Figure 1. Projected locations of implanted grids on individual subject cortical models reconstructed by pre-op MRI and post-op CT co-registration.
2.2 Data Collection
The experimental setup is depicted in Figure 2. We recorded ECoG signals at the bedside using eight 16-channel g.USBamp biosignal acquisition devices (g.tec, Graz, Austria) at a sampling rate of 1200 Hz. The implanted electrode grids (Ad-Tech Medical Corp., Racine, WI, USA) consisted of platinum-iridium electrodes that were 4 mm in diameter (2.3 mm exposed), spaced at an inter-electrode distance of 1 cm, and were embedded in silicone. Electrode contacts distant from epileptic foci and areas of interest were used for reference and ground. The number of implanted electrodes varied between 64 and 109 contacts across subjects (Table 1).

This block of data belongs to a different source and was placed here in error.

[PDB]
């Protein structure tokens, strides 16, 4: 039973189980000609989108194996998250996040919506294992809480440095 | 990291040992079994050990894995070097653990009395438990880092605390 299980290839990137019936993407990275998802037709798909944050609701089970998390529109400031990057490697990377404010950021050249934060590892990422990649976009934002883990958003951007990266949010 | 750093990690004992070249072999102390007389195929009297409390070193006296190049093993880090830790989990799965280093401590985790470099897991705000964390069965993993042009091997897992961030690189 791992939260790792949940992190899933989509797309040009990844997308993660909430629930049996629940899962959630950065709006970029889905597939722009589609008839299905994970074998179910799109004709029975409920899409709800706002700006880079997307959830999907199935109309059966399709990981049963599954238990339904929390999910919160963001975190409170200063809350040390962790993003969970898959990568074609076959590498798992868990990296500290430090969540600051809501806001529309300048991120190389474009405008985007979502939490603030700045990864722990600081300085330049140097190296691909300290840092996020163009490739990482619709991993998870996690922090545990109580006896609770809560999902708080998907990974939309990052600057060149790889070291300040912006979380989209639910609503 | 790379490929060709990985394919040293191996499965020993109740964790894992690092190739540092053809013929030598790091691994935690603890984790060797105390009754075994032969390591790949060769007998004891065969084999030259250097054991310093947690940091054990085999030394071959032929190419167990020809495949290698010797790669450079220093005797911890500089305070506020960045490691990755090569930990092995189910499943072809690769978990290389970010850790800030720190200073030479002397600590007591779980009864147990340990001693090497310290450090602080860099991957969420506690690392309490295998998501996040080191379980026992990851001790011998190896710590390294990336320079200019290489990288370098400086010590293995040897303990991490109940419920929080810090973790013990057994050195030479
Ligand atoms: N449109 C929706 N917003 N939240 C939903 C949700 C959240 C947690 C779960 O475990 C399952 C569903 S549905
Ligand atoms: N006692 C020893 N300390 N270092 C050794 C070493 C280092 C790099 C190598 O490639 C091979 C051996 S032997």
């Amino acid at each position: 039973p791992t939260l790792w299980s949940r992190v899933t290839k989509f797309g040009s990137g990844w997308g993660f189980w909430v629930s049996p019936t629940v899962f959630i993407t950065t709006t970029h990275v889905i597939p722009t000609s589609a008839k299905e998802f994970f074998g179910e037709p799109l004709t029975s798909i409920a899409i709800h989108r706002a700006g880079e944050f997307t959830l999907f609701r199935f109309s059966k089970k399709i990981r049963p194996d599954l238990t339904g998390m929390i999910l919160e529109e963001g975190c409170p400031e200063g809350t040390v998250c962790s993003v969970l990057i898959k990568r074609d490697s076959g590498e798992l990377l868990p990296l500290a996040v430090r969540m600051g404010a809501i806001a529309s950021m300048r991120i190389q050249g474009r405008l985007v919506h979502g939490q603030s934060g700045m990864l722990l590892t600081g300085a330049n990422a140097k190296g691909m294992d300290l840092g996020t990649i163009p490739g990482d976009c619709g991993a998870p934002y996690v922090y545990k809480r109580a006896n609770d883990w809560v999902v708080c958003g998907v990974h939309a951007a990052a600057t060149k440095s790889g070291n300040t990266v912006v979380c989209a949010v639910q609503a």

Figure 2. Experimental setup. The subject was presented with visual cues and stimuli on a computer screen with built-in eye tracker, which verified ocular fixation on the central cross during data acquisition. The eye tracker, push button and data acquisition devices were interfaced with a computer running BCI2000, on which the experimenter could observe recordings and subject performance.